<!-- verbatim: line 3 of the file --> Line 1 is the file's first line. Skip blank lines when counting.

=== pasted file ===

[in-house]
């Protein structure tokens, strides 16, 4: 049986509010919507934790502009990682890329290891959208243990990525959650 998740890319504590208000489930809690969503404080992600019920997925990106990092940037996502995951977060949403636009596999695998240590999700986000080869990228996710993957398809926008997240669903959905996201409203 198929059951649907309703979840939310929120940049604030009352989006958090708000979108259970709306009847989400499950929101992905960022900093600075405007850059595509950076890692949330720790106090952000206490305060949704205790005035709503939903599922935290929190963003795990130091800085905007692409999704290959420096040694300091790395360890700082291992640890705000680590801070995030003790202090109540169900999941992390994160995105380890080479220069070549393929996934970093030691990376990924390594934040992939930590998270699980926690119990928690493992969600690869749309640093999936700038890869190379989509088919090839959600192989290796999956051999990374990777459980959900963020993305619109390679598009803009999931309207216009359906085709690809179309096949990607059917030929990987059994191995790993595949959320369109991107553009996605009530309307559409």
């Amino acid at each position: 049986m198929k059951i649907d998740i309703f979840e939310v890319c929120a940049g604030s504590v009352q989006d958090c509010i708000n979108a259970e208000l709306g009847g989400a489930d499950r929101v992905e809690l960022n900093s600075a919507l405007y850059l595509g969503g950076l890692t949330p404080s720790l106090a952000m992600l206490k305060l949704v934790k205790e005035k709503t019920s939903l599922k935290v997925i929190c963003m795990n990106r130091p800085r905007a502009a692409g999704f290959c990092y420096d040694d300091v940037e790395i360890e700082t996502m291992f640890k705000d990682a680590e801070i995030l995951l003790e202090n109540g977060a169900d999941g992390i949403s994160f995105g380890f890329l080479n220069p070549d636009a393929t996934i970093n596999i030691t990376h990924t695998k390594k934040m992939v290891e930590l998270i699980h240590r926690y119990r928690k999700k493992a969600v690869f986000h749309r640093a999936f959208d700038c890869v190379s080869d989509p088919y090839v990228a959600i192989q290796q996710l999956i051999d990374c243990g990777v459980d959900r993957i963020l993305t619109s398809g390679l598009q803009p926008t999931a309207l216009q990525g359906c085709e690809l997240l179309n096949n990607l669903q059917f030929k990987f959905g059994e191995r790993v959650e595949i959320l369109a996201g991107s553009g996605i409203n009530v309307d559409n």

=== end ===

């Amino acid at each position: 049986m198929k059951i649907d998740i309703f979840e939310v890319c929120a940049g604030s504590v009352q989006d958090c509010i708000n979108a259970e208000l709306g009847g989400a489930d499950r929101v992905e809690l960022n900093s600075a919507l405007y850059l595509g969503g950076l890692t949330p404080s720790l106090a952000m992600l206490k305060l949704v934790k205790e005035k709503t019920s939903l599922k935290v997925i929190c963003m795990n990106r130091p800085r905007a502009a692409g999704f290959c990092y420096d040694d300091v940037e790395i360890e700082t996502m291992f640890k705000d990682a680590e801070i995030l995951l003790e202090n109540g977060a169900d999941g992390i949403s994160f995105g380890f890329l080479n220069p070549d636009a393929t996934i970093n596999i030691t990376h990924t695998k390594k934040m992939v290891e930590l998270i699980h240590r926690y119990r928690k999700k493992a969600v690869f986000h749309r640093a999936f959208d700038c890869v190379s080869d989509p088919y090839v990228a959600i192989q290796q996710l999956i051999d990374c243990g990777v459980d959900r993957i963020l993305t619109s398809g390679l598009q803009p926008t999931a309207l216009q990525g359906c085709e690809l997240l179309n096949n990607l669903q059917f030929k990987f959905g059994e191995r790993v959650e595949i959320l369109a996201g991107s553009g996605i409203n009530v309307d559409n």